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Simvastatin with or without Ezetimibe in Familial Hypercholesterolemia


Ezetimibe, a cholesterol-absorption inhibitor, reduces levels of low-density lipoprotein (LDL) cholesterol when added to statin treatment. However, the effect of Ezetimibe on the progression of atherosclerosis remains unknown.

Authors conducted a double-blind, randomized, 24-month trial comparing the effects of daily therapy with 80 mg of Simvastatin either with placebo or with 10 mg of Ezetimibe in 720 patients with familial hypercholesterolemia. Patients underwent B-mode ultrasonography to assess the intima–media thickness of the walls of the carotid and femoral arteries. The primary outcome measure was the change in the mean carotid-artery intima–media thickness, which was defined as the average of the means of the far-wall intima–media thickness of the right and left common carotid arteries, carotid bulbs, and internal carotid arteries.

The primary outcome, the mean (±SE) change in the carotid-artery intima–media thickness, was 0.0058±0.0037 mm in the Simvastatin-only group and 0.0111±0.0038 mm in the Simvastatin-plus-Ezetimibe (combined-therapy) group (P=0.29). Secondary outcomes (consisting of other variables regarding the intima–media thickness of the carotid and femoral arteries) did not differ significantly between the two groups. At the end of the study, the mean (±SD) LDL cholesterol level was 192.7±60.3 mg per deciliter (4.98±1.56 mmol per liter) in the Simvastatin group and 141.3±52.6 mg per deciliter (3.65±1.36 mmol per liter) in the combined-therapy group (a between-group difference of 16.5%, P<0.01). The differences between the two groups in reductions in levels of triglycerides and C-reactive protein were 6.6% and 25.7%, respectively, with greater reductions in the combined-therapy group (P<0.01 for both comparisons). Side-effect and safety profiles were similar in the two groups.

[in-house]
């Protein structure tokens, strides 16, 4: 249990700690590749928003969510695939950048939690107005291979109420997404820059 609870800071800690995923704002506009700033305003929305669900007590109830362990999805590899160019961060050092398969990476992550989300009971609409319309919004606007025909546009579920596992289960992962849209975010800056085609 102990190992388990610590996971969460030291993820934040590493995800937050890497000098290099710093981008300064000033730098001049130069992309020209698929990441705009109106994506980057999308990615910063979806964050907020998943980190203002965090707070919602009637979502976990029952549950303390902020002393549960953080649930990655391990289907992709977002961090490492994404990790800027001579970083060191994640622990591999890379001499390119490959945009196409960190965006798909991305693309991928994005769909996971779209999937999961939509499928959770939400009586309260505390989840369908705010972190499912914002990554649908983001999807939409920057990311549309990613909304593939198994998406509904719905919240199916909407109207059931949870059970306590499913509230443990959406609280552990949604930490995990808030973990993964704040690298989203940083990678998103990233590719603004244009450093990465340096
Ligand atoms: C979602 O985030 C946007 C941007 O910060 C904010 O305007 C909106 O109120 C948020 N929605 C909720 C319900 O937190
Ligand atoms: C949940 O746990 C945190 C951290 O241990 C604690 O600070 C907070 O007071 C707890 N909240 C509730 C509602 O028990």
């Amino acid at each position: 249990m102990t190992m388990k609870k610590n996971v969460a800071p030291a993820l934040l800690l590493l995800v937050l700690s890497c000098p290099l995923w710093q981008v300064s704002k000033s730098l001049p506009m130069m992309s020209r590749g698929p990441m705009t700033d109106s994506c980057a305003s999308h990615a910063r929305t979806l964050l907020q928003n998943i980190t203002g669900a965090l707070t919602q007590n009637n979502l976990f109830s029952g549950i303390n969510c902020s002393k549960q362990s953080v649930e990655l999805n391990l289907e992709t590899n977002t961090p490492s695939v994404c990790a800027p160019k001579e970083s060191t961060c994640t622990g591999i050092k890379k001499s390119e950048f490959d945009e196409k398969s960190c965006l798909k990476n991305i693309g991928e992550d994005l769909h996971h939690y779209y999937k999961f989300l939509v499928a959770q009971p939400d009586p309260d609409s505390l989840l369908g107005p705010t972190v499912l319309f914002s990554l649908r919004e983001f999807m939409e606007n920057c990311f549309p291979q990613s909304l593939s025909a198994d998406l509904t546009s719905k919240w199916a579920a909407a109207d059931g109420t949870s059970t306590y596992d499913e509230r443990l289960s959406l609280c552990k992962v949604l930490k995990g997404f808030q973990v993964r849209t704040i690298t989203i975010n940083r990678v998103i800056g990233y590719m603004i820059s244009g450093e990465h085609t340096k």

In patients with familial hypercholesterolemia, combined therapy with Ezetimibe and Simvastatin did not result in a significant difference in changes in intima–media thickness, as compared with Simvastatin alone, despite decreases in levels of LDL cholesterol and C-reactive protein.

Source: N Engl J Med 2008;358:1431-43